Ask Dr. Reeves

Posted on June 1, 2018 by Dr. T.R. Reeves, MD

These are frequent questions I get.  There are many more.  If you have specific questions you would like me to answer here, please send them to and we will try to answer them.  If you have specific issues to address, we can help. 

What is “Addiction”? 

Alcohol and drugs serve a purpose, perhaps a larger purpose for some than for others.  They are used to heighten senses, relax, remove inhibitions or just make fun more fun.  Some people use seeking relief from physical or emotional troubles.   Whatever their reason, people who do this are finding shortcuts to relief from something. For those with dependence or addiction, this shortcut becomes necessary for relief.  The relief provided from a substance has such a profound effect on their brain that it is remembered or learned by the same part of the brain where instinct learns to drink water or breathe. 

Who becomes an addict?  If I am careful will it happen to me?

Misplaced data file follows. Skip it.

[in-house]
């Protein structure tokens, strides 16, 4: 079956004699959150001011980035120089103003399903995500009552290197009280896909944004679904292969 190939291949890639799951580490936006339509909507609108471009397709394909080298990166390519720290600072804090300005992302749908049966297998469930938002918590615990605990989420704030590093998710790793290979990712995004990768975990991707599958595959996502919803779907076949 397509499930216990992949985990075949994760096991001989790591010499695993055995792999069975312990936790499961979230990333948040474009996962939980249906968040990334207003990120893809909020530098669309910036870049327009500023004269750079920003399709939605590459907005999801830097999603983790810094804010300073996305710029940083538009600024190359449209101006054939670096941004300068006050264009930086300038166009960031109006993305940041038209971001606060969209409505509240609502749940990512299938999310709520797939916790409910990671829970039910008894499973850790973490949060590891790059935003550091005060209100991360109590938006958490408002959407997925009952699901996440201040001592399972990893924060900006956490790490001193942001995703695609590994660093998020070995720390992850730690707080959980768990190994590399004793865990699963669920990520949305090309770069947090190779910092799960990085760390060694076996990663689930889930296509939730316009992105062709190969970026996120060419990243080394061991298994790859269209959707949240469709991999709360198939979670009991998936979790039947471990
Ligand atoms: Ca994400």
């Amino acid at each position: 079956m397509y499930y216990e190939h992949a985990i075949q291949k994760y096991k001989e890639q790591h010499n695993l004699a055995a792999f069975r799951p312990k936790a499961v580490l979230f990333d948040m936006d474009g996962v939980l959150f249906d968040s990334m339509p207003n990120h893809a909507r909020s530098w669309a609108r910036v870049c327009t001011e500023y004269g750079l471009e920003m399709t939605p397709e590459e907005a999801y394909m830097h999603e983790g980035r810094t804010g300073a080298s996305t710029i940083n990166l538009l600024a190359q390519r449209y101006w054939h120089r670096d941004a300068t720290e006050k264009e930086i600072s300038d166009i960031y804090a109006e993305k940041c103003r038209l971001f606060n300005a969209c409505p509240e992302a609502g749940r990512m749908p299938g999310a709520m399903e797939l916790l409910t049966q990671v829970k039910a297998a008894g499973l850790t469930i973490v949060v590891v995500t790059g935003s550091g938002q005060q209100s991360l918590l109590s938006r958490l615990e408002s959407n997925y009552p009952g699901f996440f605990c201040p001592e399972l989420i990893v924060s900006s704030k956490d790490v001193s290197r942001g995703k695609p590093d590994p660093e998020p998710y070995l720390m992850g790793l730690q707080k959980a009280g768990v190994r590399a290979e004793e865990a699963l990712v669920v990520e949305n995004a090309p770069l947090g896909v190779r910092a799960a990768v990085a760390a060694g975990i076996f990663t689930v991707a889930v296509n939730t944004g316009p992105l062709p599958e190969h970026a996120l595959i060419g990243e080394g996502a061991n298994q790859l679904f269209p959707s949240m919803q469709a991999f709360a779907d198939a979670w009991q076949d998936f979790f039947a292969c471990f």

Despite the stigma of addiction, it does not happen just because of a moral or mental weakness.  There are various genetic and environmental factors that can make some people more likely to have a problem than others.  None of these factors make an addict, rather they give a susceptibility, like being susceptible to diabetes or certain infections.  Of course there is a range of susceptibility.  It happens to some with a single use or single prescription. Anyone can become an addict with repeated use or misuse over time, but some are more susceptible than others no matter what.

Addiction is at some point a choice, why don’t people just choose to stop, especially after bad things happen?    

I hear this sincere question very often, usually asked with some degree of exasperation.  Where does choice come from? The brain of course.  It is learned responses or preferences based on past experiences, and this learning begins at birth. We learn how to get basic needs met, and we learn exactly what fixes our basic needs.  For example, once we learn what “thirsty” means and how to fix it, it is programmed into our instinct brain.  It is impossible to decide to not be thirsty.  The exact same area of the brain that has learned to need water can learn to need the thing we are dependent on, and with the same power as thirst felt by a person lost in the desert for days. Negative consequences do not make it go away.